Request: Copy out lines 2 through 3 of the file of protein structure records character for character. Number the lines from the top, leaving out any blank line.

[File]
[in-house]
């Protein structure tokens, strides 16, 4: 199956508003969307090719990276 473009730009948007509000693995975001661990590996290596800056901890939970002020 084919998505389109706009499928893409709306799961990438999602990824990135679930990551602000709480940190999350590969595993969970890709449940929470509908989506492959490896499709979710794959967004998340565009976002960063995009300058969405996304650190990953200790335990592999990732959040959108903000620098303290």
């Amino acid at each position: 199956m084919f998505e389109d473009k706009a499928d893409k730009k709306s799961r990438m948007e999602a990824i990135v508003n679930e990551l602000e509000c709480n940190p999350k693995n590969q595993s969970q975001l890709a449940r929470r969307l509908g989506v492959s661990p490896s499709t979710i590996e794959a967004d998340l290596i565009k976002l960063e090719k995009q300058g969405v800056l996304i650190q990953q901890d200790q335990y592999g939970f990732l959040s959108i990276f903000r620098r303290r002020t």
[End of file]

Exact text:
């Protein structure tokens, strides 16, 4: 199956508003969307090719990276 473009730009948007509000693995975001661990590996290596800056901890939970002020 084919998505389109706009499928893409709306799961990438999602990824990135679930990551602000709480940190999350590969595993969970890709449940929470509908989506492959490896499709979710794959967004998340565009976002960063995009300058969405996304650190990953200790335990592999990732959040959108903000620098303290």
């Amino acid at each position: 199956m084919f998505e389109d473009k706009a499928d893409k730009k709306s799961r990438m948007e999602a990824i990135v508003n679930e990551l602000e509000c709480n940190p999350k693995n590969q595993s969970q975001l890709a449940r929470r969307l509908g989506v492959s661990p490896s499709t979710i590996e794959a967004d998340l290596i565009k976002l960063e090719k995009q300058g969405v800056l996304i650190q990953q901890d200790q335990y592999g939970f990732l959040s959108i990276f903000r620098r303290r002020t």